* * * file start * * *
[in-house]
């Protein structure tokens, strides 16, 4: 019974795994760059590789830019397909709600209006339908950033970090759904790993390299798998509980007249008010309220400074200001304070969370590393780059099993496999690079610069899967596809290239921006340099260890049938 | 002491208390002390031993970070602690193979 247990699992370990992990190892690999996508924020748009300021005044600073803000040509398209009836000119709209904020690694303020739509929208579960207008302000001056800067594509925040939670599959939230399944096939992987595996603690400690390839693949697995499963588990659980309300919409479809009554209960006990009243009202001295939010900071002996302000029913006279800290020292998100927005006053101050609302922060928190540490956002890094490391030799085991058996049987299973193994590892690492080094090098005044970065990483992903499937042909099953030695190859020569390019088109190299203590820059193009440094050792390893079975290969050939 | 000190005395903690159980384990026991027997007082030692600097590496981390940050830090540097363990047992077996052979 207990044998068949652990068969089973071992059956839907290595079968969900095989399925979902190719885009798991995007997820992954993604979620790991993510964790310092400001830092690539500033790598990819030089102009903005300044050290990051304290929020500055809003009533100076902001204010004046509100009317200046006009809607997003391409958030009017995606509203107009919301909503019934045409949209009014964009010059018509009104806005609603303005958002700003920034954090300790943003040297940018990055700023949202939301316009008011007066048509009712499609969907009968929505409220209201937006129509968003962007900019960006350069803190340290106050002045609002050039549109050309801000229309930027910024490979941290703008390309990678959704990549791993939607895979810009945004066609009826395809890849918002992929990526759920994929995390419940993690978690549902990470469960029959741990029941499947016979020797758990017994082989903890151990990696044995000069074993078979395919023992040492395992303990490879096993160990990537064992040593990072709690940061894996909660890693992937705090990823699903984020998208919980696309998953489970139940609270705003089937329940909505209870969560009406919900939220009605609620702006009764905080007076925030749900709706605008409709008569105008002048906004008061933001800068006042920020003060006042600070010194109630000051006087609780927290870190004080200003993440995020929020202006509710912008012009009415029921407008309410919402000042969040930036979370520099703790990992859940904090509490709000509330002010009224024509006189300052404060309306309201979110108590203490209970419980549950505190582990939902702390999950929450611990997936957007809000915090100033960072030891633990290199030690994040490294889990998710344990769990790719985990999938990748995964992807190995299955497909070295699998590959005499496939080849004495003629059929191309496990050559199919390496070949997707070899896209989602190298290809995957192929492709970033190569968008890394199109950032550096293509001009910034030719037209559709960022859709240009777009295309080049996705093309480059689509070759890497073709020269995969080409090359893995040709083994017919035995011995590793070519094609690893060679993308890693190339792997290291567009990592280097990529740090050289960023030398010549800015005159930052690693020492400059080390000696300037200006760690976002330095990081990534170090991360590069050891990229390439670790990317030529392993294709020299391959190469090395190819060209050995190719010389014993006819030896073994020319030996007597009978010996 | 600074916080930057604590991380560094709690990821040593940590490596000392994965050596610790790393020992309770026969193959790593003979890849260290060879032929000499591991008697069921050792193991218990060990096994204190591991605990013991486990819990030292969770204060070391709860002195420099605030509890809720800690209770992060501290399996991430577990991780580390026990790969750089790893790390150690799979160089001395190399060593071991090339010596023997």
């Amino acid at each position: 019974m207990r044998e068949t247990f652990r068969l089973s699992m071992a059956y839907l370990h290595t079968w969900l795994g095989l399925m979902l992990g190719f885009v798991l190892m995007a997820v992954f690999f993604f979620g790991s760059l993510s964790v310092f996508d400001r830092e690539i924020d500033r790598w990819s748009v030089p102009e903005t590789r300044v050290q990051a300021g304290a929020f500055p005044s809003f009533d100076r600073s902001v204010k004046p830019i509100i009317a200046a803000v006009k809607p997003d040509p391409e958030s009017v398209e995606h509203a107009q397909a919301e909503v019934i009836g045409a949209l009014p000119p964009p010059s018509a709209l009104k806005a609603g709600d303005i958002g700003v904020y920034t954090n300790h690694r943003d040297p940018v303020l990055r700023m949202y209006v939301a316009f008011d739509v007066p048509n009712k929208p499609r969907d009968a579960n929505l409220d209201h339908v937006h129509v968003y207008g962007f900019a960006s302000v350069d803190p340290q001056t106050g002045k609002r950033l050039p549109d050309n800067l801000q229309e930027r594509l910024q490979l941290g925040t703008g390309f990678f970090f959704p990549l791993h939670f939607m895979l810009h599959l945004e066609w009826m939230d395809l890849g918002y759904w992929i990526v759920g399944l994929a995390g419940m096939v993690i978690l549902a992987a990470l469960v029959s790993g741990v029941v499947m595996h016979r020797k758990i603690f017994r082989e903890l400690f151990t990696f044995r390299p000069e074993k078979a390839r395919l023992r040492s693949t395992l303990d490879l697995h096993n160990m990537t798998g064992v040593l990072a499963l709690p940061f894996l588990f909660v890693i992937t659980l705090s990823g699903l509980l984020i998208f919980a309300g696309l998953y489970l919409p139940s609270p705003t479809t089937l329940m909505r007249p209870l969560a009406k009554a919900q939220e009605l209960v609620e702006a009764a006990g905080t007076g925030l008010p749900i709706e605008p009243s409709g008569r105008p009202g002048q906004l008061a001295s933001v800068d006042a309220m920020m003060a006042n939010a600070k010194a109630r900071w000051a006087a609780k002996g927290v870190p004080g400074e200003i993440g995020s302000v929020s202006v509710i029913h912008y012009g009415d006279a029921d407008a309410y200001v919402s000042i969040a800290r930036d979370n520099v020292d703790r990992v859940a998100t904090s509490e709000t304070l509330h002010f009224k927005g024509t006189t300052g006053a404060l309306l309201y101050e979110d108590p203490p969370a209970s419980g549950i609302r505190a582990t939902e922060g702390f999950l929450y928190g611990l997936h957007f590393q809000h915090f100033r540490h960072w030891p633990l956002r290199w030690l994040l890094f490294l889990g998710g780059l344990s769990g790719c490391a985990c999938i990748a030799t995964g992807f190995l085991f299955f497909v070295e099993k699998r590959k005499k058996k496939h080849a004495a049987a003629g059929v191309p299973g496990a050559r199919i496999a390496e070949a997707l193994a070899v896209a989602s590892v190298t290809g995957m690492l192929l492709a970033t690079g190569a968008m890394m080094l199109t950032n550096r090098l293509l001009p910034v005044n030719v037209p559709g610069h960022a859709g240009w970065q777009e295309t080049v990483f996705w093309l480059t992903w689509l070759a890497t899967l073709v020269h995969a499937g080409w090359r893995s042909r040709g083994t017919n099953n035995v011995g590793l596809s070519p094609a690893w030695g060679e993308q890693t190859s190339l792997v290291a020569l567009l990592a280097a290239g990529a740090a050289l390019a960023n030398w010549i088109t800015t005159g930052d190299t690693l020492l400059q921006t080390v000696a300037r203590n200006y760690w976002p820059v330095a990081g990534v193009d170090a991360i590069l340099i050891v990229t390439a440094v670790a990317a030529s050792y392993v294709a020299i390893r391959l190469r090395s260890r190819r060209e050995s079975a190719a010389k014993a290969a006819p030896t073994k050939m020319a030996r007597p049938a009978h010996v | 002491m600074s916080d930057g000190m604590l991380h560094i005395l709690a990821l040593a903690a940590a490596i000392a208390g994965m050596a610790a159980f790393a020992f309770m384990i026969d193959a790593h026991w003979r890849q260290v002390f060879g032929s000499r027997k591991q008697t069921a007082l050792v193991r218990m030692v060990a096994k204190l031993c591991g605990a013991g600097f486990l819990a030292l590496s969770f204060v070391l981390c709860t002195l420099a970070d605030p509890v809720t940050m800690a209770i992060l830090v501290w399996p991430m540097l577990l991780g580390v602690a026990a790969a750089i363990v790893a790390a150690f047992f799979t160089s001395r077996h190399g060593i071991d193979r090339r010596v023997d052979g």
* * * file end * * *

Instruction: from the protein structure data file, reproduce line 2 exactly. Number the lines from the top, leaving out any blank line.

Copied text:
């Protein structure tokens, strides 16, 4: 019974795994760059590789830019397909709600209006339908950033970090759904790993390299798998509980007249008010309220400074200001304070969370590393780059099993496999690079610069899967596809290239921006340099260890049938 | 002491208390002390031993970070602690193979 247990699992370990992990190892690999996508924020748009300021005044600073803000040509398209009836000119709209904020690694303020739509929208579960207008302000001056800067594509925040939670599959939230399944096939992987595996603690400690390839693949697995499963588990659980309300919409479809009554209960006990009243009202001295939010900071002996302000029913006279800290020292998100927005006053101050609302922060928190540490956002890094490391030799085991058996049987299973193994590892690492080094090098005044970065990483992903499937042909099953030695190859020569390019088109190299203590820059193009440094050792390893079975290969050939 | 000190005395903690159980384990026991027997007082030692600097590496981390940050830090540097363990047992077996052979 207990044998068949652990068969089973071992059956839907290595079968969900095989399925979902190719885009798991995007997820992954993604979620790991993510964790310092400001830092690539500033790598990819030089102009903005300044050290990051304290929020500055809003009533100076902001204010004046509100009317200046006009809607997003391409958030009017995606509203107009919301909503019934045409949209009014964009010059018509009104806005609603303005958002700003920034954090300790943003040297940018990055700023949202939301316009008011007066048509009712499609969907009968929505409220209201937006129509968003962007900019960006350069803190340290106050002045609002050039549109050309801000229309930027910024490979941290703008390309990678959704990549791993939607895979810009945004066609009826395809890849918002992929990526759920994929995390419940993690978690549902990470469960029959741990029941499947016979020797758990017994082989903890151990990696044995000069074993078979395919023992040492395992303990490879096993160990990537064992040593990072709690940061894996909660890693992937705090990823699903984020998208919980696309998953489970139940609270705003089937329940909505209870969560009406919900939220009605609620702006009764905080007076925030749900709706605008409709008569105008002048906004008061933001800068006042920020003060006042600070010194109630000051006087609780927290870190004080200003993440995020929020202006509710912008012009009415029921407008309410919402000042969040930036979370520099703790990992859940904090509490709000509330002010009224024509006189300052404060309306309201979110108590203490209970419980549950505190582990939902702390999950929450611990997936957007809000915090100033960072030891633990290199030690994040490294889990998710344990769990790719985990999938990748995964992807190995299955497909070295699998590959005499496939080849004495003629059929191309496990050559199919390496070949997707070899896209989602190298290809995957192929492709970033190569968008890394199109950032550096293509001009910034030719037209559709960022859709240009777009295309080049996705093309480059689509070759890497073709020269995969080409090359893995040709083994017919035995011995590793070519094609690893060679993308890693190339792997290291567009990592280097990529740090050289960023030398010549800015005159930052690693020492400059080390000696300037200006760690976002330095990081990534170090991360590069050891990229390439670790990317030529392993294709020299391959190469090395190819060209050995190719010389014993006819030896073994020319030996007597009978010996 | 600074916080930057604590991380560094709690990821040593940590490596000392994965050596610790790393020992309770026969193959790593003979890849260290060879032929000499591991008697069921050792193991218990060990096994204190591991605990013991486990819990030292969770204060070391709860002195420099605030509890809720800690209770992060501290399996991430577990991780580390026990790969750089790893790390150690799979160089001395190399060593071991090339010596023997």